When I got invited to Custom Melodies by Eternal Lips, I was skeptical. It sounded like another painfully self-aware ode to irony, the kind of art that can't see straight for its own winking. Perhaps it is. But it was also one of the most genuinely sweet experiences I've had in NYC.
China is currently undergoing a huge boom in museums—299 new ones have opened in the last year alone. And just like the US's own 20th century museum boom, which inspired cascades of forgeries, China's is bringing out the fakes: The government has shuttered one museum where a third of the 8,000 artifacts were fake.
The National September 11 Memorial Museum opens to the public tomorrow here in New York City after more than a decade of complications, and amidst not always civil disagreements over what the museum should be in the first place—what its narrative intentions might be and whether or not it could ever be possible to…
The Kirkaldy Testing Museum in London was once where materials were sent to die: to be tested to their breaking points, often pulverized, shattered, broken in two from sheer strain, punched clean through, or stretched—ripped and shredded—by hydraulics.
The Smithsonian's been a fan of 3D scanning and printing for some time, but now it's decided to use lasers to preserve its entire collection for future generations.
Toy Place is a lovely short documentary by Ben Churchill that tours the amazing Vermont Toy Museum that houses a collection of almost 100,000 toys. I want to go there now. We should all go there now.
At the Ullens Center for Contemporary Art in Beijing, there's a strange exhibit on show: a single iPad stands on a white pedestal. It's not for visitors to play with; instead, it's a piece of art by Li Liao.
Today, The Big Internet Museum is opening its figurative doors to, well, the Internet. Just like any museum, "wings" are divided into sections like Audio-Visual, Social Media, and Gaming, and temporary exhibits will be springing up from time to time. Entries range from logical (the invention of HTML) to the absurd…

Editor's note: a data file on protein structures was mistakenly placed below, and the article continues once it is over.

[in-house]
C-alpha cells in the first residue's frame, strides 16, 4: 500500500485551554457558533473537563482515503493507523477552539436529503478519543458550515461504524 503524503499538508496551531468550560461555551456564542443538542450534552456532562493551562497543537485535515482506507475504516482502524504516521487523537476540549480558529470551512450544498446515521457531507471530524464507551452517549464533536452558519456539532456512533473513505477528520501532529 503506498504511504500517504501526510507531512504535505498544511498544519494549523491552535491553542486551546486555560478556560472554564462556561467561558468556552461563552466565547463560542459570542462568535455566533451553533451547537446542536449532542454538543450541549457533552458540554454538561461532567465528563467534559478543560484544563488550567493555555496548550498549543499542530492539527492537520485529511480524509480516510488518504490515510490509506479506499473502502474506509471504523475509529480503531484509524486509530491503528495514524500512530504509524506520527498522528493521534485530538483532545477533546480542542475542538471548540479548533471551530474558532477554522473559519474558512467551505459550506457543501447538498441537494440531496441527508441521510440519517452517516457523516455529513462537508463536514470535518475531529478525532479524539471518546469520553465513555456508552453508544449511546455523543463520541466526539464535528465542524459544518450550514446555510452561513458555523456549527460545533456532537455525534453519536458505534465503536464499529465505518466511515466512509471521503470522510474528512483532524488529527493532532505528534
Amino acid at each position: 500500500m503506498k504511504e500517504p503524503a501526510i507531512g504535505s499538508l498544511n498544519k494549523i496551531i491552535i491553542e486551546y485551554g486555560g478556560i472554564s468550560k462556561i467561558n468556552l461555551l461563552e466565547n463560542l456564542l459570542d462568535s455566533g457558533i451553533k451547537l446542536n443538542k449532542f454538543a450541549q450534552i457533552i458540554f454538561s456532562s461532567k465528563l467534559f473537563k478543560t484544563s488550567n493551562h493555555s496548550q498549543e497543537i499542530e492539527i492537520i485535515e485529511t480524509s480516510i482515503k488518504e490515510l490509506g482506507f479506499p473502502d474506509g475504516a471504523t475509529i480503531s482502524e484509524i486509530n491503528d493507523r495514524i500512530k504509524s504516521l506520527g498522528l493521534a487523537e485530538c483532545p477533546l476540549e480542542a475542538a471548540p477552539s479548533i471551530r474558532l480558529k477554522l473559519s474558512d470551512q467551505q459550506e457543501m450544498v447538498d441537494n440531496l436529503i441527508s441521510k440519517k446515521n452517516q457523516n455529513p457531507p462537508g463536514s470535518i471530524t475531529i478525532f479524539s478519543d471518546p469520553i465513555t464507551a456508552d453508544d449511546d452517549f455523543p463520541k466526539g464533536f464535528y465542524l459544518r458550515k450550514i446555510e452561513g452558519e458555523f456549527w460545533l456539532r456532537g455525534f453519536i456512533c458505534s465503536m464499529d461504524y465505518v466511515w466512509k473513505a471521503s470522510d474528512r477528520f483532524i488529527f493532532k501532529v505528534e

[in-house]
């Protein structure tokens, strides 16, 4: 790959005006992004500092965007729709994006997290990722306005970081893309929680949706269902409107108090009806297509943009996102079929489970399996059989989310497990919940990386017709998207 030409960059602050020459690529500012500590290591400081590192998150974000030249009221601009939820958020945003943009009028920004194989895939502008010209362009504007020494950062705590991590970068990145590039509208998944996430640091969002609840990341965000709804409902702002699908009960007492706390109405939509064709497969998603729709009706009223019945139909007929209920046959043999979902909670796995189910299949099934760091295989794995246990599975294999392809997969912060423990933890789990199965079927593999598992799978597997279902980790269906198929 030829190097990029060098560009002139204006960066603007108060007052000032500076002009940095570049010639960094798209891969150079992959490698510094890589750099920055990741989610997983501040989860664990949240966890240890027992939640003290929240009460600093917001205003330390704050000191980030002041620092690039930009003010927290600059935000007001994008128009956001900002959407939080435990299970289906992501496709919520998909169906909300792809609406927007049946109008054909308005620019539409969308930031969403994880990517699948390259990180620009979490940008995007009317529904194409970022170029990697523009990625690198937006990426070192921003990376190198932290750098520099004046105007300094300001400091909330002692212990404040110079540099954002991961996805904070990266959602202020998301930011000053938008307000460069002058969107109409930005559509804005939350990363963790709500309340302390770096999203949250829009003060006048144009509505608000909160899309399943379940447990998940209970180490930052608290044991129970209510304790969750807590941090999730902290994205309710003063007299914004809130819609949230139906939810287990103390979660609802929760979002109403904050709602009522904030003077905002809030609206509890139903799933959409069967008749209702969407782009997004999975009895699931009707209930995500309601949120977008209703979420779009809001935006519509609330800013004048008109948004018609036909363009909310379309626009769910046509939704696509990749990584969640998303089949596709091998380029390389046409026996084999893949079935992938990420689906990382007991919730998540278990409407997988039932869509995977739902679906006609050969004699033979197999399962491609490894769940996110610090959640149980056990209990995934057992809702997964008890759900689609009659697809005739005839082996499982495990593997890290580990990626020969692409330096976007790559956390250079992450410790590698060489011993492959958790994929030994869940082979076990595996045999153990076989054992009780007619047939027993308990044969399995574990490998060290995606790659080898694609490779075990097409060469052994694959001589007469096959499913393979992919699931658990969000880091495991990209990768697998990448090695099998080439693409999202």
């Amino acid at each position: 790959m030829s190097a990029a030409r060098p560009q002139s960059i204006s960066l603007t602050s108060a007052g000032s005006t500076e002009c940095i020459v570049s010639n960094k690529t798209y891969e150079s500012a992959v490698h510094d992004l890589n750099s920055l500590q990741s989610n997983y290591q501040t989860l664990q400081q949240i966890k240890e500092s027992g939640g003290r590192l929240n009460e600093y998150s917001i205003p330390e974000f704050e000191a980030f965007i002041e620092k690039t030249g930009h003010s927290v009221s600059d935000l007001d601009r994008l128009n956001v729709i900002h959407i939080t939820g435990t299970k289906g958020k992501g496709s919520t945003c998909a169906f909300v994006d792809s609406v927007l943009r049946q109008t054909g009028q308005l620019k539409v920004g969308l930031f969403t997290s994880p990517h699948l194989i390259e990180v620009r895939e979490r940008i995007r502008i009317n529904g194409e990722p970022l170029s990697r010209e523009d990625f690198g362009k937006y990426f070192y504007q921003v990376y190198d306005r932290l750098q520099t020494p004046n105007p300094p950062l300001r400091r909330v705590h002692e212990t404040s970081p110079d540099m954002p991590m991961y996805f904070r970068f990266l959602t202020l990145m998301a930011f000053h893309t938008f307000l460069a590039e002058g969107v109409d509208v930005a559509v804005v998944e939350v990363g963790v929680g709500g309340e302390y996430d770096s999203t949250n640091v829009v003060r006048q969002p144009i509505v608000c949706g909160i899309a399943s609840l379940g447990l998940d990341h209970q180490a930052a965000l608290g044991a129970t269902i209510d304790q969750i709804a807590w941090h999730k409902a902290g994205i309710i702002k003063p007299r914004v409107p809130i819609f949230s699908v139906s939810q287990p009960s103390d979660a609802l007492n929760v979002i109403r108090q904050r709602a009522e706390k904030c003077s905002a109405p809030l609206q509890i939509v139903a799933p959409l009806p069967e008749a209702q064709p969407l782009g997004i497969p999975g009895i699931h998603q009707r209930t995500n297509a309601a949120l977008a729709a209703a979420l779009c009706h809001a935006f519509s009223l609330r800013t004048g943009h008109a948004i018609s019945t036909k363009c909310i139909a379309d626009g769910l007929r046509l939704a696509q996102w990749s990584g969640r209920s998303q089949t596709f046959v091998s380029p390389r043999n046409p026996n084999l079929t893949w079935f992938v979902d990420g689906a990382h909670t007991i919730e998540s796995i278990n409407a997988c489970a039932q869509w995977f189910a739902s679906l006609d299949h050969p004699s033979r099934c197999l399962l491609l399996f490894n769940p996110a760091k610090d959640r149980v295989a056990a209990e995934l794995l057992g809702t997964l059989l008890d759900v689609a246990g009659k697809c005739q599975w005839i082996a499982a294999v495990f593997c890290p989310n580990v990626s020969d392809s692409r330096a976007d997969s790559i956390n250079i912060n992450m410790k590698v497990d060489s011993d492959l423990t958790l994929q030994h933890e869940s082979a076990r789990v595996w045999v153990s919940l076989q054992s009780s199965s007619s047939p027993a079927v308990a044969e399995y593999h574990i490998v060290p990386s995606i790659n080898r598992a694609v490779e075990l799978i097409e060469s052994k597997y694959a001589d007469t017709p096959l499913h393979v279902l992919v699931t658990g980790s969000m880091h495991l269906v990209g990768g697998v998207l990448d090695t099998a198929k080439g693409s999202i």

Google's Cultural Institute has had a shot in the arm, and is now host to a massive set of 42 online collections, which cover all manner of 20th and 21st century history.
Yesterday, atop the Metropolitan Museum of Art in New York City, artist and architect Tomas Saraceno debuted his most recent work: Cloud City. A spectacular sculptural constellation, Cloud City is a mirrored fun house of geodesic pods, open to the public, with a number of prime vantage points for taking in the…
Europeans have all the fun: lower drinking ages, funner beaches, easier lifestyles and... dinosaur skeletons having sex in their museums. This exhibit, which clearly shows two T-Rexes "mating", is located in the Jurassic Museum of Asturias in Spain.
It may have taken a decade, but New York finally has a fitting tribute to those who lost their lives in 9/11.
Google Goggles is getting all museum-y on us. Google has partnered with the Getty Museum to let visitors photograph artwork with Goggles and receive a guided virtual tour in exchange.
Ever wonder what a museum in your honor would look like if it used your Facebook profile as the basis for all the exhibits?
Ok, so I may've made that trick up, and the Cité de l'Océan et du Surf Museum in France might not be a skate park. Just they try and stop the local kids from skating in that half-pipe, though!
A museum exhibit at the Mütter Museum of The College of Physicians of Philadelphia is pretty strange even by wacko museum standards. It documents the things that people have swallowed—the number is in the thousands by the way—as collected by Chevalier Jackson, a pioneering laryngologist of the late 19th and early 20th…
As if the anyone needs additional incentive to be interested in a dinosaur exhibit beyond, like, dinosaurs, the American Museum of Natural History is opening The World's Largest Dinosaurs, centered around a massive half-skin, half-dissected, life-sized Mamenchisaurus.
From Spacewar! to the iconic Apple II computer, from long-forgotten punch card systems to massive tape drives—the recently renovated Computer History Museum in Mountain View, California has it all. It protects all the amazing artifacts from computing's history.
Ah, batteries. They always die sooner than you think, right? Not this one! Called Karpen's Pile, this battery has been working uninterrupted since the 1950's. That's 60 years of charge!
Yeh, your local museum may think they're pretty fancy with their glowing Helvetica sign, but does it have revolving parts that turn into a mirrored palindrome? London's V&A museum is scoffing in the face of yours.